Work smarter, not harder. I know. That's what they say. They all say it. But they're full of shit. Because they tell you to do it 10 or 20 or 30 or 86 different ways.

© Teacher’s Ink. 2014 All Rights Reserved

Friday, March 7, 2014

My Identity: A Reflection

“When I let go of what I am, I become what I might be.”

Lao Tzu

I've been thinking about myself. About who I am and what that means: Reflection and all that jazz. So last night I wrote a bit of a self-reflection introduction ... and today I find myself thinking more and more about Identity as I wrote documents for work ...

How do I define myself?

I am defined by the words from my lips rather than the colour of my lipstick, or lack thereof. I am defined by how I choose to treat others and how I let others treat me. I am defined by my kindness and the intentions in my heart. I am defined by the good and the not-so-good (and maybe the outright bad) that I choose to do. I am not defined by the shoes I wear, but the steps that I take on the many paths that I travel in my lifetime. I am not defined by the lines of my palms nor the cards pulled from a deck. Nor am I defined by the wrinkles on my face.

I am a complex creature. You cannot define me.

You cannot document the goings-on behind my eyes or within my heart.

So why are we trying to define and label and compartmentalise children as learning outcomes?

We will never know them. We should simply support them, in learning to be themselves. 

© Teacher’s Ink. 2014   All Rights Reserved

Wednesday, March 5, 2014

Well, Let Me Tell You A Little Bit About Me

Who am I?

I’m a 4 year educated teacher who proudly holds a Bachelor of Education.  I also have a Diploma in Child Care and Education and I am studying the Certificate IV in Assessment and Training.  I’m currently employed as an early childhood advisor or consultant or whatever you want to call it. My job is about supporting educators in regards to understanding curriculum planning and reflective practice. I don’t know everything, but I know a fair amount.

I believe that the National Quality Standards - Assessment and Rating process is, as it is, flawed.  I have little to no faith in it. I do however believe that the Standards and the Early Years Learning Framework are worthwhile and leading us down a path of quality improvement. It’s the inequities in the process of assessment that I have issues with.

I am going vegan. It’s a decision I made last week after umming and aaahing about it for months. I figure I would just jump and commit. I’m already a vegetarian ... might as well go all the way and walk the talk ... practice what I’m preaching and all that jazz.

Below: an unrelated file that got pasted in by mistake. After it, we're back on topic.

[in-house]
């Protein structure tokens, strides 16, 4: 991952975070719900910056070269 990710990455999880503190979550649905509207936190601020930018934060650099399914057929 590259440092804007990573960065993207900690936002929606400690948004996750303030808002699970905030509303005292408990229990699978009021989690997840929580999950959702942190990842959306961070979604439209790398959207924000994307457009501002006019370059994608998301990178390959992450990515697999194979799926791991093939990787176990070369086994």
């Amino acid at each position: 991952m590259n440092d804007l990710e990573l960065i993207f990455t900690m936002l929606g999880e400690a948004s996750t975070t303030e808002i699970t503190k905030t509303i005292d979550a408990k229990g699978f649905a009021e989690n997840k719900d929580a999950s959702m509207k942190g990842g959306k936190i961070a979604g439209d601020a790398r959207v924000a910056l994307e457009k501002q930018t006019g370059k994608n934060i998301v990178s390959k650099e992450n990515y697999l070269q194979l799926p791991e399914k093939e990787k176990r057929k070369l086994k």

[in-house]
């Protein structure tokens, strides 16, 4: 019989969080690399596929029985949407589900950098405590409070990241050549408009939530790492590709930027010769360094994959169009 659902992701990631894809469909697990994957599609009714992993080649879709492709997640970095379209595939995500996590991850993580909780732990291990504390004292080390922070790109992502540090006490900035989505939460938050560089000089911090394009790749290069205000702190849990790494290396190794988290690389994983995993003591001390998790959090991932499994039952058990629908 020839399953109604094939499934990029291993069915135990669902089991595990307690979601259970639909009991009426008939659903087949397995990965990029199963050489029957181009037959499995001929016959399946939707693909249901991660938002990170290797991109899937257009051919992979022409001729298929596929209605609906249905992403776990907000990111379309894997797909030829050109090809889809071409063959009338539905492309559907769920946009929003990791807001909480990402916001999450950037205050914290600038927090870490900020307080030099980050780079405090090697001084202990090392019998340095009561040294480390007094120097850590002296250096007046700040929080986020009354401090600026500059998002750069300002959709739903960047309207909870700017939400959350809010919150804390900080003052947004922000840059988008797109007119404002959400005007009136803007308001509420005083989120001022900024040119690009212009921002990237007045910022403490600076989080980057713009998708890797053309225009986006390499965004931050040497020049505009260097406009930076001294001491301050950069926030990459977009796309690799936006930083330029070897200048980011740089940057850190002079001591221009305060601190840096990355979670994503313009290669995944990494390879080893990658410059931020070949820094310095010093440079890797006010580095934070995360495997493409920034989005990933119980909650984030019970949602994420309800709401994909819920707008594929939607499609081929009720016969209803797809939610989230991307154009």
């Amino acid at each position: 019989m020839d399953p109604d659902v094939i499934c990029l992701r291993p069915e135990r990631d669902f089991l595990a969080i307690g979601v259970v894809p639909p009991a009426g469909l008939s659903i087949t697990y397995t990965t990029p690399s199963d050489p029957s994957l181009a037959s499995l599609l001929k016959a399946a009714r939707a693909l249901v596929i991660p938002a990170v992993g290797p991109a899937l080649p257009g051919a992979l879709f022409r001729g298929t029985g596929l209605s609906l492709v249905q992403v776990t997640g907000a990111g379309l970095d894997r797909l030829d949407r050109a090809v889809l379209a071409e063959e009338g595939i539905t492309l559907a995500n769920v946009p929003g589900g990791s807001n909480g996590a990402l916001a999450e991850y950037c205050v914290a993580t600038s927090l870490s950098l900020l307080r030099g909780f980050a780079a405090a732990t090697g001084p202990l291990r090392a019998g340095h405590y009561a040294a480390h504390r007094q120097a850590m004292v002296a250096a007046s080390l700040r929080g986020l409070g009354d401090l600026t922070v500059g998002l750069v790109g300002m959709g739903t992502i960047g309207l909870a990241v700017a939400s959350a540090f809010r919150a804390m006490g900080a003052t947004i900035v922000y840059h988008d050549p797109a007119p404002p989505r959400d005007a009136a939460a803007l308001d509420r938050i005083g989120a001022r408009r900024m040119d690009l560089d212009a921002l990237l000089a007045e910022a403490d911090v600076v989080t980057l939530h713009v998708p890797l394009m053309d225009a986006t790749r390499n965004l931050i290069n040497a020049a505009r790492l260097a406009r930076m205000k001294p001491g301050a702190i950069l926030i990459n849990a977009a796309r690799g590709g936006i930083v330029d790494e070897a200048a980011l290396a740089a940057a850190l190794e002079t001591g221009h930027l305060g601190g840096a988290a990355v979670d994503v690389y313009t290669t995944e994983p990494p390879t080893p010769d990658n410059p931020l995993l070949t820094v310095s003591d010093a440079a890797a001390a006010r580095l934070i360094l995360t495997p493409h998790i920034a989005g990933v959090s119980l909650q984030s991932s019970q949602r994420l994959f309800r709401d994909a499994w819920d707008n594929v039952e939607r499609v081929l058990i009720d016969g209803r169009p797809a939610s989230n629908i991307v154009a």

I’m a strong believer in protecting our natural environments.  I love trees and forests and deserts and mountains and valleys and rivers and oceans and beaches and nature. I love my garden and I am amazed by it.  I pick birds up from road when they are terrified or injured. I find stray dogs like no  one’s business.  I am also involved in animal rights and small self-funded home based domestic animal rescues local to where I live. I HATE pet stores that sell puppies and kittens sourced from puppy mills and backyard breeders. I struggle with breeders – even the registered ones – when we have in our pounds hundreds of thousands of dogs and cats, puppies and kittens, rabbits and guinea pigs and so on and so forth killed each year. Unnecessarily.

I live in a home filled with eclectic furnishings from antiques to retro to designer to repurposed to opportunity shop finds, even from footpaths and council cleanups. I am house proud. I love my nest.

I hate racism and prejudice. I hate bullies. I have a not tolerance policy for physical, verbal or psychological abuse of anyone: adult or child. It’s not cool. I hate people exercising power over others. I hate bigotry.
I listen to all sorts of music. I’m a triple J fan and I have a particular fondness for Heavy Metal, Blues and Roots, Aussie Hip-hop ... I also love Latino Jazz, Classical and so on and so forth. I love art, architecture, design. I love writing and photography. I love expressing who I am. The older I get the less I care.
And, as a person,

I have politics. I swear from time to time.  I own and manage and control the content of this page and you are welcome to be here with me. Or if you feel that my opinions and offerings don’t sit with you and your philosophy of education and/or life, you may unsubscribe. The choice is yours. I support your decision whatever it may be. Teacher’s Ink. is my project. I’m not paid for it. I do not at this point derive any income from it. I do it because I like supporting educators beyond the scope of my paid employment and I like having an unrestricted space in which to voice my opinion. The key here is, my opinion.

That’s me.